Lisa Stice — A Spot of Land to Call Home: A Review of Stephen Page’s “A Ranch Bordering the Salty River”

Book Review

a-ranch-bordering-the-salty-river            A Ranch Bordering the Salty River welcomes the reader to a ranch in Argentina. The poems link together to tell the story of a new rancher who is a long way from his home. Love of another person and love of land have brought Jonathan to country he must quickly get to know if he is going to be successful.

            Throughout the chapbook, the speaker vacillates between absorbing the beauty of the ranch with its surrounding landscape and the hardships that befall this new lifestyle. At times, Jonathan can “sit on [the] patio” gazing at “[t]he saplings Teresa planted / on the day [they] moved in together” (“On the Culture of Mate”), but drought, cattle rustlers, unending work, and contemporary environmental issues all interrupt the peacefulness.

            Tension fosters perseverance. In the epistle poem “Dear Santa Ana,” the speaker catalogues all his achievements: recovering and fixing a stolen telephone-fax, building a brick bathroom, interviewing ranch hands, replacing locks on gates, and other needed tasks. Although far from an appreciation of nature’s beauty, poems like this one show a different appreciation of nature. Nature is powerful, yet easily exploited. Page’s poems recognize this. The speaker will sweat out hours of the day to protect his piece of land and to protect all the animals living on it.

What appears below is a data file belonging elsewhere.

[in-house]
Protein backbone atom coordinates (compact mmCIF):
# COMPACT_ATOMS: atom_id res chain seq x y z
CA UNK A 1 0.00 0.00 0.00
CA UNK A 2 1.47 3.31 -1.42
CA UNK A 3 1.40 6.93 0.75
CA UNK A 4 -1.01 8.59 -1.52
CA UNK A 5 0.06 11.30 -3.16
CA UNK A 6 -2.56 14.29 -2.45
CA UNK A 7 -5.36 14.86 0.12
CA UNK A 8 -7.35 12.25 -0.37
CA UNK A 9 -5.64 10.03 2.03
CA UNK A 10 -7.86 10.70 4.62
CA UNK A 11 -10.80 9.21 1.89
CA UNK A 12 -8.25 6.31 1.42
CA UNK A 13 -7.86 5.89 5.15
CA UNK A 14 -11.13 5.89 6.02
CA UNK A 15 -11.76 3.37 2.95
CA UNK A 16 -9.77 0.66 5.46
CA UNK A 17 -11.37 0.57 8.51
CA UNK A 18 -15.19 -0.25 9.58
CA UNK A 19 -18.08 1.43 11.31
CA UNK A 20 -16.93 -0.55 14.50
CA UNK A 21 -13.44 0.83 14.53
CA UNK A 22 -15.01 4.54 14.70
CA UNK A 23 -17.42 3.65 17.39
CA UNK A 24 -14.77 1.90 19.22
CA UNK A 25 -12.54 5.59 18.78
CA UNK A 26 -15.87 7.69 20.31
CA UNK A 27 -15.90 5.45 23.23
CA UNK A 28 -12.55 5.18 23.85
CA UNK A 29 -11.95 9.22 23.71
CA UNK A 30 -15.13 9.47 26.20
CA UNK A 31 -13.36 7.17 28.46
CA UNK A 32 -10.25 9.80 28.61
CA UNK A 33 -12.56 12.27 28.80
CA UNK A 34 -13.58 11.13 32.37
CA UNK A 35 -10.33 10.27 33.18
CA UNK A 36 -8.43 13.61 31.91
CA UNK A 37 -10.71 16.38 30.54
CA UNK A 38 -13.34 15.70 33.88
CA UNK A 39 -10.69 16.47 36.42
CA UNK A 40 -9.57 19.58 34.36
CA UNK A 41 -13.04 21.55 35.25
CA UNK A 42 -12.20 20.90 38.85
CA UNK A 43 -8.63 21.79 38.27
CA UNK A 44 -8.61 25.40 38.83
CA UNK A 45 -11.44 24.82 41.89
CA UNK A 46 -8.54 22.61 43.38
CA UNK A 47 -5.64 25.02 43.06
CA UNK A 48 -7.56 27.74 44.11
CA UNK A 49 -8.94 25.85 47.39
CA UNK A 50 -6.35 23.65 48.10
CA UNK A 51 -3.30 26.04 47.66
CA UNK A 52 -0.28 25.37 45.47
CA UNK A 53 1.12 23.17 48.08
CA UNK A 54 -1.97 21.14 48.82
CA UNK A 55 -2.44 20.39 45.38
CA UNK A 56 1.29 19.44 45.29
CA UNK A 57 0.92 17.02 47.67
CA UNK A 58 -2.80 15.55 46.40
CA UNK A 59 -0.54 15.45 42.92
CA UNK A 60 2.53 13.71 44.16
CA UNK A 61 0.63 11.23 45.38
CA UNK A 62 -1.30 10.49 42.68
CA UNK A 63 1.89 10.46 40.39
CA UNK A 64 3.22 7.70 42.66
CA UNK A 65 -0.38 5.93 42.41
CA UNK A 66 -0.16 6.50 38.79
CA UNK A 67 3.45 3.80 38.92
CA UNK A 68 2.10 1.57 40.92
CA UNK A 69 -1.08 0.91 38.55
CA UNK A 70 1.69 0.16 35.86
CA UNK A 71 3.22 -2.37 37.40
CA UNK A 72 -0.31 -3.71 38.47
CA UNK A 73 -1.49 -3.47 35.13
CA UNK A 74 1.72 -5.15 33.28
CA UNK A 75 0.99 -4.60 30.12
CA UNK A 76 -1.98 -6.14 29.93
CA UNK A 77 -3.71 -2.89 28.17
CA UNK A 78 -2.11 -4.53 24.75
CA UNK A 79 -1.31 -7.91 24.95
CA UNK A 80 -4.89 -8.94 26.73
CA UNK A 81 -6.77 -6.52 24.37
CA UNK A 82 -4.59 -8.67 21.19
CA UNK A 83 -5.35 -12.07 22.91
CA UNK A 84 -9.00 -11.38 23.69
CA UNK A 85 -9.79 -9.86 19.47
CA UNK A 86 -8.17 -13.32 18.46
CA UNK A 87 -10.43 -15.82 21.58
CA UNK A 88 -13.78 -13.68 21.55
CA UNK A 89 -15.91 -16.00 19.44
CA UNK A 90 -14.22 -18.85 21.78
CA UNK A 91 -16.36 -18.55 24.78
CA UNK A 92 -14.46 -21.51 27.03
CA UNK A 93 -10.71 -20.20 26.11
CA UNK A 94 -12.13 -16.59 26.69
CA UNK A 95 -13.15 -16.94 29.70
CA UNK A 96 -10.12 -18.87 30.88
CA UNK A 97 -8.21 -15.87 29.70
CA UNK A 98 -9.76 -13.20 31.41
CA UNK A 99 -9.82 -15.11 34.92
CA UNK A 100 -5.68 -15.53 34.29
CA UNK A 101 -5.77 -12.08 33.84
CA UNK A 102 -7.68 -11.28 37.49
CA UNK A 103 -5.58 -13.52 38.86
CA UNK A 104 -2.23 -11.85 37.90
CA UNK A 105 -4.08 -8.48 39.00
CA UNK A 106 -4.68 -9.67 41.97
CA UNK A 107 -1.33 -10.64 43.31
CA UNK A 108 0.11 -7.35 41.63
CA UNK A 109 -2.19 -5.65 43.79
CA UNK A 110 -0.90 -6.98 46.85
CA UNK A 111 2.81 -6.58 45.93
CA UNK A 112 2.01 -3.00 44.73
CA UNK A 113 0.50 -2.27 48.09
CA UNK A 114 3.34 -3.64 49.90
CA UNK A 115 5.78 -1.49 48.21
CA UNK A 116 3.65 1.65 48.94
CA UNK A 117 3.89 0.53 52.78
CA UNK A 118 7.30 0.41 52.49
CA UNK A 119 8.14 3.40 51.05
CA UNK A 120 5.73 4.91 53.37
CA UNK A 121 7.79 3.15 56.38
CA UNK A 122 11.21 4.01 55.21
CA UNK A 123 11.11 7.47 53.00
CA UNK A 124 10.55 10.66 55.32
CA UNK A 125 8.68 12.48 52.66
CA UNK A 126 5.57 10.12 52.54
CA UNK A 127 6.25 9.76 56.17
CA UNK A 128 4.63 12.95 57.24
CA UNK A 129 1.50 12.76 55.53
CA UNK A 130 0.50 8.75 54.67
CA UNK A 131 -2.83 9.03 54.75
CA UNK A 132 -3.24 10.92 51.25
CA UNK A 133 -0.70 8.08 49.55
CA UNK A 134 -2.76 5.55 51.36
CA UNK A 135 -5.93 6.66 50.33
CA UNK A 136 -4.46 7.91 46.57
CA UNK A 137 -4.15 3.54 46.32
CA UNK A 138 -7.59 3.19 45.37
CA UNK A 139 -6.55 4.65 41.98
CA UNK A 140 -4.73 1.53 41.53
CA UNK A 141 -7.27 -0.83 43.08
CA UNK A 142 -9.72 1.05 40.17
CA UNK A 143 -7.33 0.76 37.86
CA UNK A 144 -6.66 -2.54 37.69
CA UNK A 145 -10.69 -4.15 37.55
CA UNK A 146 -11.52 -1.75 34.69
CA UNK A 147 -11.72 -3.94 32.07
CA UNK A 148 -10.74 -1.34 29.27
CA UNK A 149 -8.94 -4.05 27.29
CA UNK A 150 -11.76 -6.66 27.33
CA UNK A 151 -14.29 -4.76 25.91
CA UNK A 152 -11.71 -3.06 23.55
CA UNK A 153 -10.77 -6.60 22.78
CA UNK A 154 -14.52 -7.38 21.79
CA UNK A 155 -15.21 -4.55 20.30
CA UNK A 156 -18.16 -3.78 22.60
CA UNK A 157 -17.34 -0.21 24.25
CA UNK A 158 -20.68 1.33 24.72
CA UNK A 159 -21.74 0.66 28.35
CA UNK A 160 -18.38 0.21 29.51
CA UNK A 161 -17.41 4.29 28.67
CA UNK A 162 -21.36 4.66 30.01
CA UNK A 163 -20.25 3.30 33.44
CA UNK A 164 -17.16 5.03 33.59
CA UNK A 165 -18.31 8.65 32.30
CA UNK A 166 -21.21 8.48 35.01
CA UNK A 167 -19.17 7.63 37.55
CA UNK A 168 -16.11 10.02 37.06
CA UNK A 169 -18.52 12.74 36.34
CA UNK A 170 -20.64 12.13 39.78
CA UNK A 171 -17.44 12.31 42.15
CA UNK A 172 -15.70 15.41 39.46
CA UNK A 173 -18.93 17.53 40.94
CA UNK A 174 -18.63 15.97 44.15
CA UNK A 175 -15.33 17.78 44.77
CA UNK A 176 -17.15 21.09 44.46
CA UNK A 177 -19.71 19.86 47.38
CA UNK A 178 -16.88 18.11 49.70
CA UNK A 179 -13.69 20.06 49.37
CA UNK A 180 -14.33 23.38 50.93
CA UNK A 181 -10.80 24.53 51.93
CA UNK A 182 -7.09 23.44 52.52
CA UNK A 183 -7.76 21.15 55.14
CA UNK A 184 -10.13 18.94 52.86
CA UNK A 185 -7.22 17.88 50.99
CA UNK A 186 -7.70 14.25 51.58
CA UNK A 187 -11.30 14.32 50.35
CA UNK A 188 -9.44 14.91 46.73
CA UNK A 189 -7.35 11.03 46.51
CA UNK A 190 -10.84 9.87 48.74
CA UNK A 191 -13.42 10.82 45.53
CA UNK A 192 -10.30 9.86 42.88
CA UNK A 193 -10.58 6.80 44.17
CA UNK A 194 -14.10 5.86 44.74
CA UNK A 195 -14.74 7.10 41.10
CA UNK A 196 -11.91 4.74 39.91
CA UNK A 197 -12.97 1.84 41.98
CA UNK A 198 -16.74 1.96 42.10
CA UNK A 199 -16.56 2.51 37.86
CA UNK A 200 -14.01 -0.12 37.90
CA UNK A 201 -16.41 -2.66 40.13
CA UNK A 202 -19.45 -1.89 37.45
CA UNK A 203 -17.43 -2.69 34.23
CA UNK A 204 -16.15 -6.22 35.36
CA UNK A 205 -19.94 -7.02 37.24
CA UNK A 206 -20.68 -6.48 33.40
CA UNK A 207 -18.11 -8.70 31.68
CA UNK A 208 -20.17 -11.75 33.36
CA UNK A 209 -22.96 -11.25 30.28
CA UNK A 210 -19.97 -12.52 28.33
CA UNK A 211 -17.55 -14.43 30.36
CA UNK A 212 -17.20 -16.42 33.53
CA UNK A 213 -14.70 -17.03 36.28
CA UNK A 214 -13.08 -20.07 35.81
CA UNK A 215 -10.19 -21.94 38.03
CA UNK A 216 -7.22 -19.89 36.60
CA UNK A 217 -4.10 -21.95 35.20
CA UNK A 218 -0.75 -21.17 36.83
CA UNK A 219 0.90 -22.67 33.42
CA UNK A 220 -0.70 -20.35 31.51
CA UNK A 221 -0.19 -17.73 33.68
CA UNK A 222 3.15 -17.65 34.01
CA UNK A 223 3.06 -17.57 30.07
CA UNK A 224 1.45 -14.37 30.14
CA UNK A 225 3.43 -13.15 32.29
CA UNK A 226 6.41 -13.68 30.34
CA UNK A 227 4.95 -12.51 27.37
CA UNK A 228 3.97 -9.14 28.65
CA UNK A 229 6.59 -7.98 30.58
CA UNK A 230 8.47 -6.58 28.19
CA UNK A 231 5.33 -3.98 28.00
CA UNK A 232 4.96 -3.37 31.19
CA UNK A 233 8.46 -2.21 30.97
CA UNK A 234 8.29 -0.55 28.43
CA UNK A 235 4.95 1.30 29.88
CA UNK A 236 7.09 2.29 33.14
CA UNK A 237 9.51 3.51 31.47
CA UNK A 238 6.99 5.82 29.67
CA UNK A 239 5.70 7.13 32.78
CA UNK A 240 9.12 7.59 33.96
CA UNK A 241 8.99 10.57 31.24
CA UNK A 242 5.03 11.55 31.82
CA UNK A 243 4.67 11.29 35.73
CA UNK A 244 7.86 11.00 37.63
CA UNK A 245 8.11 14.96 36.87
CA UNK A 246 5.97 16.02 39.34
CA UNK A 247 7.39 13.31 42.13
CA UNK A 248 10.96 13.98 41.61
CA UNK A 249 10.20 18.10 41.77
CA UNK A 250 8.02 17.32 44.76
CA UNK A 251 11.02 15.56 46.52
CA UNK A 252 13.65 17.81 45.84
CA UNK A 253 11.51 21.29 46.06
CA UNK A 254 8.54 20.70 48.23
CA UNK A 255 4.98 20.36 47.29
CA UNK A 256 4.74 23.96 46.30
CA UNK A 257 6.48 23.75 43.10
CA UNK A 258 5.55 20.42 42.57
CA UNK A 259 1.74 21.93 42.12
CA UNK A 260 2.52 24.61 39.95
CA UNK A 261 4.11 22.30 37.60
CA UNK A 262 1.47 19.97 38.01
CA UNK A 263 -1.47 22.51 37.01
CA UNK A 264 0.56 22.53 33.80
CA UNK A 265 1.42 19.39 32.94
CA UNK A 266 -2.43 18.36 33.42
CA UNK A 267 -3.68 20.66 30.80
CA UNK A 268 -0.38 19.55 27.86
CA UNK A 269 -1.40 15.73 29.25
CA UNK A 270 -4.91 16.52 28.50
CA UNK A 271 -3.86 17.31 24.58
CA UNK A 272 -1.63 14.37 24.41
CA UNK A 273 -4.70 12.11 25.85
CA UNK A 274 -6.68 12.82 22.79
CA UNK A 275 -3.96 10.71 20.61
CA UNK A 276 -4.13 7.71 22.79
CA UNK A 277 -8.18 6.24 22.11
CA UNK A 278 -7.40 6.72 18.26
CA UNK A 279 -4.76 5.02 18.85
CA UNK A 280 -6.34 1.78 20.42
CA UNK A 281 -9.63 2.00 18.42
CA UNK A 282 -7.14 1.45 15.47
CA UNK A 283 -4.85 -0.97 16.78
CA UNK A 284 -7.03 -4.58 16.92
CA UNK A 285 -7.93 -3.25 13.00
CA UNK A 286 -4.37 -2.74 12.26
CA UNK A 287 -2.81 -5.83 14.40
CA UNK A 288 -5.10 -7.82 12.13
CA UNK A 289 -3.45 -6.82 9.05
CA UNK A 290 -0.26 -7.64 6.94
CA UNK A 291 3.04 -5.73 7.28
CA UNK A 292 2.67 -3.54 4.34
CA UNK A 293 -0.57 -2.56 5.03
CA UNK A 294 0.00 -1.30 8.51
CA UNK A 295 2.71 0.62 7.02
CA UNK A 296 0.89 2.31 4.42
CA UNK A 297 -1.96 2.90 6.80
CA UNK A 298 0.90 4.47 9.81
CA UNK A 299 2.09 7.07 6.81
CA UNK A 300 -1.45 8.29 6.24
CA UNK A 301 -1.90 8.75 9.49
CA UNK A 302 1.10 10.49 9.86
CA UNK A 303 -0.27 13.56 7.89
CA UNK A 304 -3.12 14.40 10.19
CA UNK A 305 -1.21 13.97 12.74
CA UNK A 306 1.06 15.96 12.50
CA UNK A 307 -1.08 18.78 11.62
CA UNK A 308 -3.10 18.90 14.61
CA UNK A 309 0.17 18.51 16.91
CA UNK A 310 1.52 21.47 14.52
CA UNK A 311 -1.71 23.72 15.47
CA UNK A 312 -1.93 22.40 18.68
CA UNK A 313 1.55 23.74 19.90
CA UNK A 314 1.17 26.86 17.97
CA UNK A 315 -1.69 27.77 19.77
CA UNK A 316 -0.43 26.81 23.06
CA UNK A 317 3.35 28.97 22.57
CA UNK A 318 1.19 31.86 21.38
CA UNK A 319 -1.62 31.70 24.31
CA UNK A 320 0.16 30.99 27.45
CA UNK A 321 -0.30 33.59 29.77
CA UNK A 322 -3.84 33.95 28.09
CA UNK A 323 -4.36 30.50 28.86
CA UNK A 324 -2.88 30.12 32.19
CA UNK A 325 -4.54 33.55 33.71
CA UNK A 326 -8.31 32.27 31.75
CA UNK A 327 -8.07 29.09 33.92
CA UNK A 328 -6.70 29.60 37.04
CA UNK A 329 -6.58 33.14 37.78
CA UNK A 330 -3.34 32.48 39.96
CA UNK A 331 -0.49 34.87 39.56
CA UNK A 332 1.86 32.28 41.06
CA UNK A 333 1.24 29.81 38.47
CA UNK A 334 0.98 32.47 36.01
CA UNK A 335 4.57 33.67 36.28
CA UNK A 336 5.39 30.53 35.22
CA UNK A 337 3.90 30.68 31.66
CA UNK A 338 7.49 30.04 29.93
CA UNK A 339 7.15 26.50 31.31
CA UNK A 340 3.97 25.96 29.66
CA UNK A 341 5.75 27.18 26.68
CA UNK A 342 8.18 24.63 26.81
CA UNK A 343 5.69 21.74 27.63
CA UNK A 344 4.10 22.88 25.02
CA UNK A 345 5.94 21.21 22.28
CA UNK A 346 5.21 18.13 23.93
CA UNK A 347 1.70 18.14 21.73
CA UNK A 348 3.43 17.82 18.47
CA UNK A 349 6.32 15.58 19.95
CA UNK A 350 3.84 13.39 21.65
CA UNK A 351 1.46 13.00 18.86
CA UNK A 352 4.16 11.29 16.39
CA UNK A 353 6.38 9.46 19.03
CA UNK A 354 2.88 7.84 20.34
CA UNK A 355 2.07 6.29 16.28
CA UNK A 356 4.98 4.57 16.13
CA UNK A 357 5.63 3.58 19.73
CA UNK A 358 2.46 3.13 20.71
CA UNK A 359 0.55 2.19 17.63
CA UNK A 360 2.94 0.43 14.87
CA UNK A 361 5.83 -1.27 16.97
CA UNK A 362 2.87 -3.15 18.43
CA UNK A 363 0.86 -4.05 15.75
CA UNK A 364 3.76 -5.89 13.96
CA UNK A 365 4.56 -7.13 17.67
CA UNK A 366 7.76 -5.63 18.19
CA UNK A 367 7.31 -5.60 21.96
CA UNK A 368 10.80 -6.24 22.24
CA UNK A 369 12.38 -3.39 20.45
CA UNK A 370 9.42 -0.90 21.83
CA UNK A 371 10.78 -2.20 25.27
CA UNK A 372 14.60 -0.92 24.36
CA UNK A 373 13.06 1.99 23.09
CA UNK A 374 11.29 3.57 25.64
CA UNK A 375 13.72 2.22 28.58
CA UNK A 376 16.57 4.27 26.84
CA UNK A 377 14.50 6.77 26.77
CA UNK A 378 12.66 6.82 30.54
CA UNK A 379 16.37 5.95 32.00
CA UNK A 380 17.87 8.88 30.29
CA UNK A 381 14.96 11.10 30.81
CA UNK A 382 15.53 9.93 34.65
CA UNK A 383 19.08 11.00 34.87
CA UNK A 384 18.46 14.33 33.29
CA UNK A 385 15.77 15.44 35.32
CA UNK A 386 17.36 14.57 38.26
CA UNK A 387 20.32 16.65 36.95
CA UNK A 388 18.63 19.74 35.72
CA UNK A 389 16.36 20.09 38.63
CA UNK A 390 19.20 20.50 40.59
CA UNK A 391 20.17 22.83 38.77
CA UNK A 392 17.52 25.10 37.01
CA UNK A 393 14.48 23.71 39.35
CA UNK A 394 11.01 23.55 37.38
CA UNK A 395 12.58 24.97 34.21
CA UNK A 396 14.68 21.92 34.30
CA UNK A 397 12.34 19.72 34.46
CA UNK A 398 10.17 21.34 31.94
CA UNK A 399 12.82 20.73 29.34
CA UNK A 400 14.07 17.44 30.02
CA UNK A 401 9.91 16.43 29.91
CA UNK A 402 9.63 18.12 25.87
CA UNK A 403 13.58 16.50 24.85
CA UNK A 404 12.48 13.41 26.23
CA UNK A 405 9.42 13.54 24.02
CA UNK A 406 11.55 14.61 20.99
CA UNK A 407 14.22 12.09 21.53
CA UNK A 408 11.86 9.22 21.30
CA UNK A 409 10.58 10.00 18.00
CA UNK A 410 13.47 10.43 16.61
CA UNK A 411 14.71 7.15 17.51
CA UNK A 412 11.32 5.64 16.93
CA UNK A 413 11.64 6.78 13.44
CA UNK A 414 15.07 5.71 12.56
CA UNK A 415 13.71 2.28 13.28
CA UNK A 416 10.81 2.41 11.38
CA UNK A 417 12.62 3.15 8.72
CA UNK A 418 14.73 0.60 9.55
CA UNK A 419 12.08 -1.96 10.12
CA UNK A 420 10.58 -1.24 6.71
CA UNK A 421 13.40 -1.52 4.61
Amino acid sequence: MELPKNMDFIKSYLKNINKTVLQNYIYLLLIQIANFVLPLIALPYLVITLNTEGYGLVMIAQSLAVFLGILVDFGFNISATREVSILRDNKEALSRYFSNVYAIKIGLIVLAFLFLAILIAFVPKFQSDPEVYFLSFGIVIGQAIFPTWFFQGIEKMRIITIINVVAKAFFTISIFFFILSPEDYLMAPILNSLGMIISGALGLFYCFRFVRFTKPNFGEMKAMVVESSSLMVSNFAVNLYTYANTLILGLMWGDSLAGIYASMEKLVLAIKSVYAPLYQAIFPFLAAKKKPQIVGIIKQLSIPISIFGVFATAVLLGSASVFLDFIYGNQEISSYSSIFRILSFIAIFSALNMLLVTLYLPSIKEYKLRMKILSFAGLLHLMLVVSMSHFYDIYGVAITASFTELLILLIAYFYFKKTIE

Page’s chapbook speaks to a sense of duty all of us have to protect what we love, to preserve nature, and to give our lives purpose.

A Ranch Bordering the Salty River by Stephen Page (Finishing Line Press) – $19.99

Stephen Page

Stephen Page is part Shawnee and part Apache.  His other books of poetry include The Timbre of Sand (1999) and Still Dandelions (2004).  He graduated from Palomar College, Columbia University (with honors), and Bennington College.  He recieved a Jess Cloud Memorial Prize for Poetry, a Writer-in-Residence with stipend from the Montana Artists Refuge, a full Writer Fellowship from the Vermont Studio Center, an Imagination Grant from Cleveland State University, and an Arvon Foundation Ltd. Grant. His book reviews are published regularly in the Buenos Aires Herald and on Fox Chase Review. Page also writes short stories, novels, screen plays.  He has taught literature, ESL, and film studies.  He loves family, spontaneous road trips, and throwing his cellphone into a large body of water.


Lisa Stice is a poet/mother/military spouse. She is the author of two full-length collections, Permanent Change of Station (Middle West Press, 2018) and Uniform (Aldrich Press, 2016), and a chapbook, Desert (Prolific Press). While it is difficult to say where home is, she currently lives in North Carolina with her husband, daughter and dog. Visit her here! and at Facebook / Twitter.

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